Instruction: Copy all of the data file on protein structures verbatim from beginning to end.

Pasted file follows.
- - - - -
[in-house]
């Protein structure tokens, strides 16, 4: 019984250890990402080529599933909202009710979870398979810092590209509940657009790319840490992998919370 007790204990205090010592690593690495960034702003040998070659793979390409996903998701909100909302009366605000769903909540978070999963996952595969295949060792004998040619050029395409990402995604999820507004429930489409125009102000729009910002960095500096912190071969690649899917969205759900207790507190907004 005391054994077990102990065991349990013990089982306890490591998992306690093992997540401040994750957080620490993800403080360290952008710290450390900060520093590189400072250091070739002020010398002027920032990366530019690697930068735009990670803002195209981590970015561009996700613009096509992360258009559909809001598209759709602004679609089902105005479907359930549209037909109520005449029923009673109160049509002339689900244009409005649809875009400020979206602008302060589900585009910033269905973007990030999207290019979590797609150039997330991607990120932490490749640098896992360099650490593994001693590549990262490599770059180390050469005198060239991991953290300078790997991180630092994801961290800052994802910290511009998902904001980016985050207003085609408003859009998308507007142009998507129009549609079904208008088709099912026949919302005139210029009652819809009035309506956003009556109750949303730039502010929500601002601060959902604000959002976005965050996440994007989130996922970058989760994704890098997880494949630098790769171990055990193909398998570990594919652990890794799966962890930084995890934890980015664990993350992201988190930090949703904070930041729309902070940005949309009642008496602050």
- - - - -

[in-house]
């Protein structure tokens, strides 16, 4: 019984250890990402080529599933909202009710979870398979810092590209509940657009790319840490992998919370 007790204990205090010592690593690495960034702003040998070659793979390409996903998701909100909302009366605000769903909540978070999963996952595969295949060792004998040619050029395409990402995604999820507004429930489409125009102000729009910002960095500096912190071969690649899917969205759900207790507190907004 005391054994077990102990065991349990013990089982306890490591998992306690093992997540401040994750957080620490993800403080360290952008710290450390900060520093590189400072250091070739002020010398002027920032990366530019690697930068735009990670803002195209981590970015561009996700613009096509992360258009559909809001598209759709602004679609089902105005479907359930549209037909109520005449029923009673109160049509002339689900244009409005649809875009400020979206602008302060589900585009910033269905973007990030999207290019979590797609150039997330991607990120932490490749640098896992360099650490593994001693590549990262490599770059180390050469005198060239991991953290300078790997991180630092994801961290800052994802910290511009998902904001980016985050207003085609408003859009998308507007142009998507129009549609079904208008088709099912026949919302005139210029009652819809009035309506956003009556109750949303730039502010929500601002601060959902604000959002976005965050996440994007989130996922970058989760994704890098997880494949630098790769171990055990193909398998570990594919652990890794799966962890930084995890934890980015664990993350992201988190930090949703904070930041729309902070940005949309009642008496602050």